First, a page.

To understand how much of an area with required parking could drop below this threshold, we used the same methodology as in the first finding, but compared parking compliance to parking corral “coverage” - defined as any area where the nearest corral is <150 meters. These are areas with limited parking supply - ‘parking deserts’ where riders are likely to ‘terminate’ their trip when they realize they need to go significantly out of their way to park properly. As shown in the chart above, we found that parking compliance dropped when parking coverage dropped below 80%. In other words, at least 80% of the area had easy access to parking.

Finding 3: Three parking spaces should be provided per permitted vehicle

The previous findings showed how many parking corrals are needed and how they should be spread across a city. The final question is: how many parking spaces should each parking corral have? Without sufficient parking spaces, scooters and bikes can overwhelm or overcrowd the corral and spill out into the sidewalk or street.

To understand the parking supply needed to meet peak demand, we compared the number of scooters allowed in each city to the weekly peak hour vehicle demand observed in the city. Peak weekly parking demand is defined as the sum of vehicles at the peak hour within a week within each 150m x 150m grid cell across the city.

Using a hypothetical example, imagine there are 100 permitted scooters in a city. In the morning, the scooters might all be concentrated at residential locations, while in the afternoon they could all be concentrated at work locations (or transit stations to access work), then, in the evening, they could be at restaurants before heading back to residential locations at night. The peak parking demand for the residential neighborhood is 100, the parking demand for the work neighborhood is 100, and the peak parking demand for the restaurant location is 100 adding up to a total peak parking demand of 300 spaces. The parking ratio in this instance would be 3 as there is demand for 300 parking spaces for these 100 vehicles. As riders visit more destinations (shopping, tourist destinations, etc.), parking demand becomes greater. Although this would suggest a very high parking ratio, the demand for parking is reduced thanks to mixed land uses, where parking demand is more consistent across a day as riders share common parking spaces.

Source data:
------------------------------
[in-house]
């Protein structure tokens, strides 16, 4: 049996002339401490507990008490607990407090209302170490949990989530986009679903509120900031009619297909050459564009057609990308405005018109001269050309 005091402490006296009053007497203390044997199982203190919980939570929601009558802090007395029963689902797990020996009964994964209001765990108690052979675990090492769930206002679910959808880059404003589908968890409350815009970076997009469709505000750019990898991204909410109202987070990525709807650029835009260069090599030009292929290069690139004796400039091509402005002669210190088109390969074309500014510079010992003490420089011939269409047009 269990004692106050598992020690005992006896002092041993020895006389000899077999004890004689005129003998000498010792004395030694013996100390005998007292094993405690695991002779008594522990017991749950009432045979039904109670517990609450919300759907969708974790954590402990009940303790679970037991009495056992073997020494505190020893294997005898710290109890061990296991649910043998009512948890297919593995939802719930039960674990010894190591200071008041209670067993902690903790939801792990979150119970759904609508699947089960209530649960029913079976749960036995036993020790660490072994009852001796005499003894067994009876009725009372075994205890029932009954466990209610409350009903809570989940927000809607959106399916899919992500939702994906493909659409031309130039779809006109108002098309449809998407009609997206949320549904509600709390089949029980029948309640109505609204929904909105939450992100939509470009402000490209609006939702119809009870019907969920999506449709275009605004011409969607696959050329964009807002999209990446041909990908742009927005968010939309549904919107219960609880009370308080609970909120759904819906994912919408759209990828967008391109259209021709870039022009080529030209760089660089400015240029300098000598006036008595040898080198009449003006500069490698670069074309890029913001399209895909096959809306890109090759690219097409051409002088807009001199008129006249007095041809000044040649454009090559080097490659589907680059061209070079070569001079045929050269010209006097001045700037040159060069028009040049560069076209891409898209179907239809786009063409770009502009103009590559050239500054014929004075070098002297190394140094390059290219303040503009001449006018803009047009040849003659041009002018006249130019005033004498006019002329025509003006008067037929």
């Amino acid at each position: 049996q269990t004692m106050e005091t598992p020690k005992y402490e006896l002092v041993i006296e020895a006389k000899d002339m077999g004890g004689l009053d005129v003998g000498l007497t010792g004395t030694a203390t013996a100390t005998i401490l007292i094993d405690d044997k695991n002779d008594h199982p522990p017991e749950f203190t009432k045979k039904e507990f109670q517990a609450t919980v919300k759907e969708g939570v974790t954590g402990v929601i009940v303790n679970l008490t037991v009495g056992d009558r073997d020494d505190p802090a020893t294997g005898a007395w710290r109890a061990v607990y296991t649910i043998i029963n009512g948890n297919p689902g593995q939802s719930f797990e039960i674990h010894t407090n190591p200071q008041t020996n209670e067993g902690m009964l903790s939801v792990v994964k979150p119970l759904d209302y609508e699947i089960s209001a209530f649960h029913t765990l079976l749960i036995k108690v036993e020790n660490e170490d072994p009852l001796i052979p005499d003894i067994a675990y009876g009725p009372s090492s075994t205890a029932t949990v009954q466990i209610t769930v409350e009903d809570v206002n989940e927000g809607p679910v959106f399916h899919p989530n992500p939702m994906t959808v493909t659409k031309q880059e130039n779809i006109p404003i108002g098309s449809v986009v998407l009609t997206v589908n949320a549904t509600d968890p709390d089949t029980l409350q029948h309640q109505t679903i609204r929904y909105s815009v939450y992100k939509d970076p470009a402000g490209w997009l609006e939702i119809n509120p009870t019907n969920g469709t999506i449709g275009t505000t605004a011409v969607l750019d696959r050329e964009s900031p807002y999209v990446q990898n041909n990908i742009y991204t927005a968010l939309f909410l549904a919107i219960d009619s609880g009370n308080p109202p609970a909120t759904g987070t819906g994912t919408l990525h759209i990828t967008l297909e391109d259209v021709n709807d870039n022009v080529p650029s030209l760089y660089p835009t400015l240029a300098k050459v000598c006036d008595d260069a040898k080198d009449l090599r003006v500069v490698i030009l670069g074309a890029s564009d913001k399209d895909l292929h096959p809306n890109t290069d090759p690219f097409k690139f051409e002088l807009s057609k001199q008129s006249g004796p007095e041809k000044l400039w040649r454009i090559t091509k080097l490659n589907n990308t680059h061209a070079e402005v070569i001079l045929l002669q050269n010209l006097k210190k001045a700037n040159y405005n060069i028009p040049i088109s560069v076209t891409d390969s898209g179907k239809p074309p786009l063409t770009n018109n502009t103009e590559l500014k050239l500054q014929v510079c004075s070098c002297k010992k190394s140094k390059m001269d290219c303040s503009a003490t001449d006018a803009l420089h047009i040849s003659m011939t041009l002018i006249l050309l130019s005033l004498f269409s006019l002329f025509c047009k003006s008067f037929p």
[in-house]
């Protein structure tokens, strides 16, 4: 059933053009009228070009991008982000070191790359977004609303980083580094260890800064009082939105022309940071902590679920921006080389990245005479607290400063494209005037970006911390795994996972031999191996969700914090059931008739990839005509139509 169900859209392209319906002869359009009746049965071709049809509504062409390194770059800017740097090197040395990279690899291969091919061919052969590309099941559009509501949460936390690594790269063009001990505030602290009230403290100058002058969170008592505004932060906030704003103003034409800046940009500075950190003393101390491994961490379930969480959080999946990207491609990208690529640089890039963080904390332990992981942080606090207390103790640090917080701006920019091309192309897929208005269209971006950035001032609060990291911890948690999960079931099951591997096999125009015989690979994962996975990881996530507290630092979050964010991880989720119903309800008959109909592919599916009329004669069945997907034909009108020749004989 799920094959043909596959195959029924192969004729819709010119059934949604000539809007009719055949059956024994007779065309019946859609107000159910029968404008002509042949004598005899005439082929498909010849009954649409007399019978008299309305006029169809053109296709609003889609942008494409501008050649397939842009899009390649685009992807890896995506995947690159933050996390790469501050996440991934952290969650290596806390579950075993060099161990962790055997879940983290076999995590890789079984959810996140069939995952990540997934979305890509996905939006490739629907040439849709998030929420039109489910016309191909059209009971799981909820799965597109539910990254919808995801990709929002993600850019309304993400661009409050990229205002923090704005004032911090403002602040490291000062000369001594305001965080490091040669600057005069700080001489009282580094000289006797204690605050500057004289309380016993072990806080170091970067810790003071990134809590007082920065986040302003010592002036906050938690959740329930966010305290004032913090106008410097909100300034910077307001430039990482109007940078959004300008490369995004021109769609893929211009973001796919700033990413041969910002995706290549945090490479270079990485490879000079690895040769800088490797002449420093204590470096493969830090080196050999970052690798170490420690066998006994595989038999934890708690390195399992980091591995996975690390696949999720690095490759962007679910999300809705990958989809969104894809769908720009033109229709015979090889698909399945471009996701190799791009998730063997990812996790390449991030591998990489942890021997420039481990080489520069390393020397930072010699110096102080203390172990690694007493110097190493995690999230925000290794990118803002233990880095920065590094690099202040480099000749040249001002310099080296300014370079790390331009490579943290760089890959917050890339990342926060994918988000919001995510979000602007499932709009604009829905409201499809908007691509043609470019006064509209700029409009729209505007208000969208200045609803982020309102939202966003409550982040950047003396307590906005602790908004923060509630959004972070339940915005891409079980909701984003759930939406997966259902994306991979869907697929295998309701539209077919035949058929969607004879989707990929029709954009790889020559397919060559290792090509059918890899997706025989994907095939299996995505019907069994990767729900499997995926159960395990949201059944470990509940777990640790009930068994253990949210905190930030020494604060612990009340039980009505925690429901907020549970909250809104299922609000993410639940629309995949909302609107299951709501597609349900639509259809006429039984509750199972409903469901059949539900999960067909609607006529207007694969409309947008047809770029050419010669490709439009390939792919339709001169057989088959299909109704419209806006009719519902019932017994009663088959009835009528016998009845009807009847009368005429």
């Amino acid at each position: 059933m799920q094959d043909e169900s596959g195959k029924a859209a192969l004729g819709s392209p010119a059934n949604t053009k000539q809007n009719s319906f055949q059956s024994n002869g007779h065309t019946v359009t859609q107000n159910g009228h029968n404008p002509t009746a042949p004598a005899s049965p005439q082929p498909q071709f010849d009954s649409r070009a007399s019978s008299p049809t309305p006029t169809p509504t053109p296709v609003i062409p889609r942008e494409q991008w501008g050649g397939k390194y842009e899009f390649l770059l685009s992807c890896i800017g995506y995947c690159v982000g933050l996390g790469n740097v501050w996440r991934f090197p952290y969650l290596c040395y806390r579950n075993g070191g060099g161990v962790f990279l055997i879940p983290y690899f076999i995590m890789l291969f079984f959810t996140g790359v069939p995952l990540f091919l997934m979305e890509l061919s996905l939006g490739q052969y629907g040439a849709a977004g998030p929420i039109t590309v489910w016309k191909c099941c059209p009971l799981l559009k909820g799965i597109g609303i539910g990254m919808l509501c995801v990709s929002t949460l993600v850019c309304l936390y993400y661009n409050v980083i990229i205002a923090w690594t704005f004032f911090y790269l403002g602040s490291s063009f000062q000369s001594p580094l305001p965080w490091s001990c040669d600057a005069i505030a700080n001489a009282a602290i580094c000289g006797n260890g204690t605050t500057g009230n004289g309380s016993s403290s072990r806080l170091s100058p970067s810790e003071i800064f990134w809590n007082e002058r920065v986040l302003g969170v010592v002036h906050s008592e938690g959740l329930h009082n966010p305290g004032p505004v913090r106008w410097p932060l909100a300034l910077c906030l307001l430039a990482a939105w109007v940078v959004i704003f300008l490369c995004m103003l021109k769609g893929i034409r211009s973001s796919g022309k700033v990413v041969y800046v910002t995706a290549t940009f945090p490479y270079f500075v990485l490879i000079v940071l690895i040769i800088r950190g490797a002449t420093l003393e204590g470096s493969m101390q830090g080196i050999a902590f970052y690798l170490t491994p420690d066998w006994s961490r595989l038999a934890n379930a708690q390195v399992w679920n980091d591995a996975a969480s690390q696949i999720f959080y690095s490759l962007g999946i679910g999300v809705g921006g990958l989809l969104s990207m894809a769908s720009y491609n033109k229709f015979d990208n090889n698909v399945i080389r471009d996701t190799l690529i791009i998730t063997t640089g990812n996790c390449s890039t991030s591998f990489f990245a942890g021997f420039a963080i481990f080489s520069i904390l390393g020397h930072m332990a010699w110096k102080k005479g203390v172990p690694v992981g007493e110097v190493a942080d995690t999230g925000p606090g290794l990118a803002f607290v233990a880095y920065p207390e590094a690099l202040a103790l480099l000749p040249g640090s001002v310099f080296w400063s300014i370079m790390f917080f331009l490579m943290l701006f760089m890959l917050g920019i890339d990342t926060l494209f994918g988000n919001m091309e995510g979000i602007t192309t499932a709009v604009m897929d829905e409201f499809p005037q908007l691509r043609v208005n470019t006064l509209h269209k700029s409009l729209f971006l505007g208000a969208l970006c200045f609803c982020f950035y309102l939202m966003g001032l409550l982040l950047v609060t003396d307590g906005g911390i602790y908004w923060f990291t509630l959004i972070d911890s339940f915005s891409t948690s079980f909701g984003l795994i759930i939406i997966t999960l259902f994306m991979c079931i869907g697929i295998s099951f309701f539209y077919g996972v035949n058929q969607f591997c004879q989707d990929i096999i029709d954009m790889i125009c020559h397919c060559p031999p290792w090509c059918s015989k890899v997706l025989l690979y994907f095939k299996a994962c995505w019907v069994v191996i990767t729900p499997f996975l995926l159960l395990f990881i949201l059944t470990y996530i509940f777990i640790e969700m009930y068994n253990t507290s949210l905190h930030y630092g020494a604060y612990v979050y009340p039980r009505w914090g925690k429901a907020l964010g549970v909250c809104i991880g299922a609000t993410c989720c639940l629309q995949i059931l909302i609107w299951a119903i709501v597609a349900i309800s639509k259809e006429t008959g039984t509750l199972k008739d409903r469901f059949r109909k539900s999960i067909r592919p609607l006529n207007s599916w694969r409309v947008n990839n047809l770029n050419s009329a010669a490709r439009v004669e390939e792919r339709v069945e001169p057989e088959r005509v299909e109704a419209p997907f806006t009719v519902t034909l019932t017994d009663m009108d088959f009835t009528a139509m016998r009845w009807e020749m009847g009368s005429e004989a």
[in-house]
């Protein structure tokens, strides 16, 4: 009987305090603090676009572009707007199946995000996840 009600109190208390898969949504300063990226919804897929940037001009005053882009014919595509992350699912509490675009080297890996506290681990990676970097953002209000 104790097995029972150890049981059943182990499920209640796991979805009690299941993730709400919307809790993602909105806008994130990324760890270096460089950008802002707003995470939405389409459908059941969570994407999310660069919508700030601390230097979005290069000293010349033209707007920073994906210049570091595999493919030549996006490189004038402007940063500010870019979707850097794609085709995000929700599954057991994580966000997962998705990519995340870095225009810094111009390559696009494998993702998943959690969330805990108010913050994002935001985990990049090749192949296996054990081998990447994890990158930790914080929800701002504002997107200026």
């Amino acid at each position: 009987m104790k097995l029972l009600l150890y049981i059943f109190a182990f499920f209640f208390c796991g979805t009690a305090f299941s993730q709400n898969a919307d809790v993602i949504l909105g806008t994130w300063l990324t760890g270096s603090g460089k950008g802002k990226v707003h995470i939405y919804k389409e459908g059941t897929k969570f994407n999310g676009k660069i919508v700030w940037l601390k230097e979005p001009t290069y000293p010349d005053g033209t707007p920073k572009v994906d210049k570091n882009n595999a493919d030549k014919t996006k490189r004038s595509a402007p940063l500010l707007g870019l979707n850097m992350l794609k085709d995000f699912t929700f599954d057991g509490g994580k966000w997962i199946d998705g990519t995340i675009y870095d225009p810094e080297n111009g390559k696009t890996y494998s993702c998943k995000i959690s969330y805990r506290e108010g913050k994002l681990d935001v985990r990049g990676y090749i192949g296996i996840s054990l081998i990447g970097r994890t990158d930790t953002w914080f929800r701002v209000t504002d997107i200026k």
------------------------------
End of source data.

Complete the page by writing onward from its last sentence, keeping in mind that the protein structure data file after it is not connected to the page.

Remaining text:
3 parking spaces per scooter or bike is far less than the 8 car parking spaces supplied per vehicle in North America, where cars are the predominant mode of transportation. Furthermore, a typical car parking space can hold 10 scooters or bikes in North America and 6 scooters or bikes in Europe.

As shown in the chart below, when looking across all our markets we find that 3 parking spaces per permitted vehicle is a good rule of thumb. Rather than distribute the parking supply evenly across a city, parking corrals should be distributed more densely in high-demand areas, like transit stations and tourist attractions, and less densely in low-demand areas of the city.

Lime believes that mandatory parking can work to keep city streets tidy in high-demand areas of a city as long as there is proper parking density. This research finds that cities that provide more parking supply have better parking compliance.

As cities plan for micromobility parking, we recommend they use these guidelines. We plan to expand and improve our parking guidance through research collaborations with academics and industry groups throughout the remainder of the year. We are also happy to offer cities support by collaboratively developing parking plans and by sharing MDS and GBFS data so cities can calculate parking demand on their own.